We Ride the Storm – Review

We Ride the Storm by Devin Madson is one of the best books I’ve read, ever. It really is fantastic and Devin’s recent deal with Orbit books is fully deserved; you can see why they have put their faith in her to deliver a full series.

So why did I love it? A number of reasons, of course. Mainly:

  • The expansive world that really feels fleshed out, with a history as intriguing as its future
  • The cultures and factions introduced, with a rich array of characters representing them
  • The 3 brilliant, and completely different, POVs
  • The best political intrigue and twisting throne room manoeuverings I’ve read since A Clash of Kings
  • Well thought-out magical elements that complement the story rather than taking over or becoming the centre of attention.

“In Kisia, Princess Miko Ts’ai is a prisoner in her own castle. She dreams of claiming her empire, but the path to power could rip it, and her family, asunder.

In Chiltae, assassin Cassandra Marius is plagued by the voices of the dead. Desperate, she accepts a contract that promises to reward her with a cure if she helps an empire fall.

And on the border between nations, Captain Rah e’Torin and his warriors are exiles forced to fight in a foreign war or die.”


Through these 3 POV characters, we gradually develop an understanding of the political, cultural and historical backdrop the story takes place in, which has a very Asian-inspired feel. For someone who has predominately read fantasy set in a medieval Europe type setting, this was pretty new for me. I wondered during the first couple of chapters whether it would feel as familiar to me (despite being fantasy) as a world inspired by something I have much more understanding of. My questions were answered very quickly and it was a real pleasure to dive head first into the world Madson has created here, the change of setting feeling completely refreshing to me, which is another reason I really loved it. It showed that you should definitely leave your comfort-zone and explore stories inspired by other cultures than your (my) own.

So, as I was saying: the 3 POV characters.

My favourite has to be Miko. All three characters pull us along on their personal journeys, and we can empathise or sympathise with them all in some respect but Miko’s story really makes you feel her frustrations, her challenges and desires. It is also through her POV we see the majority of the Kisian political battles and the brutal, butterfly-effect nature of playing the Game of Thrones, to reference a successful author. One turn of phrase or misstep is enough to change the course of history and you really get that impression in Miko’s story.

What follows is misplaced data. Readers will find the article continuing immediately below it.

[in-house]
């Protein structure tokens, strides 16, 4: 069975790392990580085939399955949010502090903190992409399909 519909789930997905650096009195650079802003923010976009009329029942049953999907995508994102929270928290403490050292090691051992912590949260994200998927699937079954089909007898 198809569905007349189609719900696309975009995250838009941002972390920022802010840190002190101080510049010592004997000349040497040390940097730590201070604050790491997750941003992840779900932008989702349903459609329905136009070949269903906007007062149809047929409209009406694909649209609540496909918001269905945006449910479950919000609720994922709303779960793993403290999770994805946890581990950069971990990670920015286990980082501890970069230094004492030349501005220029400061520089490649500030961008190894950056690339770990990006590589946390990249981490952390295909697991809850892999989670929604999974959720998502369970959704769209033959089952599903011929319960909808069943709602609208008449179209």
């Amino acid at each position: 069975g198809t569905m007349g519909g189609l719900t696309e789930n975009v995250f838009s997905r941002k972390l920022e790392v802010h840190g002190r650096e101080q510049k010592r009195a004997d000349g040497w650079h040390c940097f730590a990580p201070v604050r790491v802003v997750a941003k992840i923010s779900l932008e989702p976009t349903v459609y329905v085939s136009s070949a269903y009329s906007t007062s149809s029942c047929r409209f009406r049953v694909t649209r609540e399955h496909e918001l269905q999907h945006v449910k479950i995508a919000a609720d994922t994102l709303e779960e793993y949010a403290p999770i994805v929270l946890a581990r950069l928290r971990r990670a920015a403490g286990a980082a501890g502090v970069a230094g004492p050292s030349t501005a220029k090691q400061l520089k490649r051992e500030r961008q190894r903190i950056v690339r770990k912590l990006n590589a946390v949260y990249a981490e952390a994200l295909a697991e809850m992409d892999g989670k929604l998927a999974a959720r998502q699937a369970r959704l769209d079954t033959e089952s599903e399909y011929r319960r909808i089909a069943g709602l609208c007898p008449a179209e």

I loved Rah’s storyline too, and it was really interesting to see how his Levanti warriors (basically a nomadic horselord tribe) would react to being forced into a situation they hadn’t experienced, and fight alongside the Chiltaens – a lot of reminders of Imperial Rome both in style and characteristics, with Rah’s sense of honour being put to the test.

Cassandra is perhaps a little less relatable than the other two (as relatable as a Princess and tribal warrior can be!) but it is through her story we see possibly the most of the magical elements and characters that make this story read like a fantasy. Without this, it could easily be an excellent historical fiction with a few names and places changed. Especially intriguing is her relationship with her nameless and pretty intrinsically tied companion. Their fates are obviously tied in some respect and this is drip-fed to the reader at just the right speed to keep things exciting and interesting without revealing all.

Although all first person narratives, the three interweave together to tell an engaging wider story, the characters viewpoints working well too, in viewing the other major players in the conflict and the events shaping it.

Just before finishing the book, I was told that Devin Madson actually completed her Vengeance Trilogy, in the same world, but set years previously. I will read this while waiting for the follow up to We Ride the Storm. I have no idea whether it is beneficial to read that trilogy first, but there was certainly nothing missing for me in terms of knowledge gaps. Perhaps there will be a few Easter Eggs or nods to past events here that I missed; saying that though, as mentioned at the start of the review, having a fleshed out history already in place actually made this all the more enjoyable! It can be really immersive to jump into a story with important events having already transpired, giving a realistic and actual ‘history-like’ (in a good way) feel to the worldbuilding.

At this point I’d like to point out I did a buddy-read for this book with Peter @Eldrazi, but he rightfully bombed ahead of me and finished a week or two ahead due to some unavoidable stuff cropping up; sorry you had to keep our catch-ups pretty spoiler free, Peter! Read his review Here

I’d like to end by saying, Devin Madson, if you happen to read this review sometime, thanks for creating such an awesome book, I loved it and can’t wait to ride forth on your next adventure when more of the story is revealed! I highly recommend this book to anybody that enjoys political intrigue, entertaining characters with depth, badass women, some pretty brutal moments and an amazingly well crafted world!

After recently reading about content/trigger warnings, I decided to add some of the more obvious ones in my reviews. This book does feature (once) a rape scene and some bloody imagery, including heads being sawn off dead bodies. I found neither to be gratuitous in the context of the wider story.

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